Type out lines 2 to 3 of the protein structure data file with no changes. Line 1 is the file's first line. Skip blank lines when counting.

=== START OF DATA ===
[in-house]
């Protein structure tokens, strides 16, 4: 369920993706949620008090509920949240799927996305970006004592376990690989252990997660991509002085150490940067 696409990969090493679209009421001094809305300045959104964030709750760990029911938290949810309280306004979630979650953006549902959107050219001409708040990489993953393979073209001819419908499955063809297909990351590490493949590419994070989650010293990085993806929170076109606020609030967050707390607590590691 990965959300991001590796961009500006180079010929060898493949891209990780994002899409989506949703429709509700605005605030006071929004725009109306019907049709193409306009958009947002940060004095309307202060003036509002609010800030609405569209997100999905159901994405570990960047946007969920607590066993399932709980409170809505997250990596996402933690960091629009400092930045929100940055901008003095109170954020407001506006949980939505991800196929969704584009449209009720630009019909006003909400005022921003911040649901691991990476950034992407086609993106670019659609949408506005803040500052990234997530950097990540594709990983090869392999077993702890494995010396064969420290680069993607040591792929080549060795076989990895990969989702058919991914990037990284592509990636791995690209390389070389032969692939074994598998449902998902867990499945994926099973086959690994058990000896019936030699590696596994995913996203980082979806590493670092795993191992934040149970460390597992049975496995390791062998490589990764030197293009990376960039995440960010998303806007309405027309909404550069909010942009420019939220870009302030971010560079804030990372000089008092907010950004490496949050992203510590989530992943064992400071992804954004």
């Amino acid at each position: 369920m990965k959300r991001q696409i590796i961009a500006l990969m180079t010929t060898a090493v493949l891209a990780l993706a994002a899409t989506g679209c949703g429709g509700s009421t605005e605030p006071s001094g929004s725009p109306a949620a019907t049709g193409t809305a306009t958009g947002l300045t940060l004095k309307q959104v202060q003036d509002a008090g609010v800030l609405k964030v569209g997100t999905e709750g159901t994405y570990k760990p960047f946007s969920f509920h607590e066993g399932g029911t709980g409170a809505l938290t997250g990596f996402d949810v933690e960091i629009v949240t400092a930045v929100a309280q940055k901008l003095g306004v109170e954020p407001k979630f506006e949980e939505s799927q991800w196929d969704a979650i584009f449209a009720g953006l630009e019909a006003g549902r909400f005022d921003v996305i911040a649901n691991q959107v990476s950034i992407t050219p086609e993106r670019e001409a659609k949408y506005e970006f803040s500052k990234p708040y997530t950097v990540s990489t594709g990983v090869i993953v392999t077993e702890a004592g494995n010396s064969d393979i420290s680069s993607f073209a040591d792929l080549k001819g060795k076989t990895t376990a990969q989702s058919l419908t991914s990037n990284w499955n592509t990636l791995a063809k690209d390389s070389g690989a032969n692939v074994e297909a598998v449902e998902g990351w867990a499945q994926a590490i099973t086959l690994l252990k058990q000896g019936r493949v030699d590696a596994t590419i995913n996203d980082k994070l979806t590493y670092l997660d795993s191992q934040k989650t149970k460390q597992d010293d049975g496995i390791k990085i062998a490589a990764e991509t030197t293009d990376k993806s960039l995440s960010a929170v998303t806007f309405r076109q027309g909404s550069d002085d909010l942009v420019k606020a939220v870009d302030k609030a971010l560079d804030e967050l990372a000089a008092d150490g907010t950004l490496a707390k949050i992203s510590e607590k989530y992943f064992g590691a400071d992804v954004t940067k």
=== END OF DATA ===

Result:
């Protein structure tokens, strides 16, 4: 369920993706949620008090509920949240799927996305970006004592376990690989252990997660991509002085150490940067 696409990969090493679209009421001094809305300045959104964030709750760990029911938290949810309280306004979630979650953006549902959107050219001409708040990489993953393979073209001819419908499955063809297909990351590490493949590419994070989650010293990085993806929170076109606020609030967050707390607590590691 990965959300991001590796961009500006180079010929060898493949891209990780994002899409989506949703429709509700605005605030006071929004725009109306019907049709193409306009958009947002940060004095309307202060003036509002609010800030609405569209997100999905159901994405570990960047946007969920607590066993399932709980409170809505997250990596996402933690960091629009400092930045929100940055901008003095109170954020407001506006949980939505991800196929969704584009449209009720630009019909006003909400005022921003911040649901691991990476950034992407086609993106670019659609949408506005803040500052990234997530950097990540594709990983090869392999077993702890494995010396064969420290680069993607040591792929080549060795076989990895990969989702058919991914990037990284592509990636791995690209390389070389032969692939074994598998449902998902867990499945994926099973086959690994058990000896019936030699590696596994995913996203980082979806590493670092795993191992934040149970460390597992049975496995390791062998490589990764030197293009990376960039995440960010998303806007309405027309909404550069909010942009420019939220870009302030971010560079804030990372000089008092907010950004490496949050992203510590989530992943064992400071992804954004």
């Amino acid at each position: 369920m990965k959300r991001q696409i590796i961009a500006l990969m180079t010929t060898a090493v493949l891209a990780l993706a994002a899409t989506g679209c949703g429709g509700s009421t605005e605030p006071s001094g929004s725009p109306a949620a019907t049709g193409t809305a306009t958009g947002l300045t940060l004095k309307q959104v202060q003036d509002a008090g609010v800030l609405k964030v569209g997100t999905e709750g159901t994405y570990k760990p960047f946007s969920f509920h607590e066993g399932g029911t709980g409170a809505l938290t997250g990596f996402d949810v933690e960091i629009v949240t400092a930045v929100a309280q940055k901008l003095g306004v109170e954020p407001k979630f506006e949980e939505s799927q991800w196929d969704a979650i584009f449209a009720g953006l630009e019909a006003g549902r909400f005022d921003v996305i911040a649901n691991q959107v990476s950034i992407t050219p086609e993106r670019e001409a659609k949408y506005e970006f803040s500052k990234p708040y997530t950097v990540s990489t594709g990983v090869i993953v392999t077993e702890a004592g494995n010396s064969d393979i420290s680069s993607f073209a040591d792929l080549k001819g060795k076989t990895t376990a990969q989702s058919l419908t991914s990037n990284w499955n592509t990636l791995a063809k690209d390389s070389g690989a032969n692939v074994e297909a598998v449902e998902g990351w867990a499945q994926a590490i099973t086959l690994l252990k058990q000896g019936r493949v030699d590696a596994t590419i995913n996203d980082k994070l979806t590493y670092l997660d795993s191992q934040k989650t149970k460390q597992d010293d049975g496995i390791k990085i062998a490589a990764e991509t030197t293009d990376k993806s960039l995440s960010a929170v998303t806007f309405r076109q027309g909404s550069d002085d909010l942009v420019k606020a939220v870009d302030k609030a971010l560079d804030e967050l990372a000089a008092d150490g907010t950004l490496a707390k949050i992203s510590e607590k989530y992943f064992g590691a400071d992804v954004t940067k």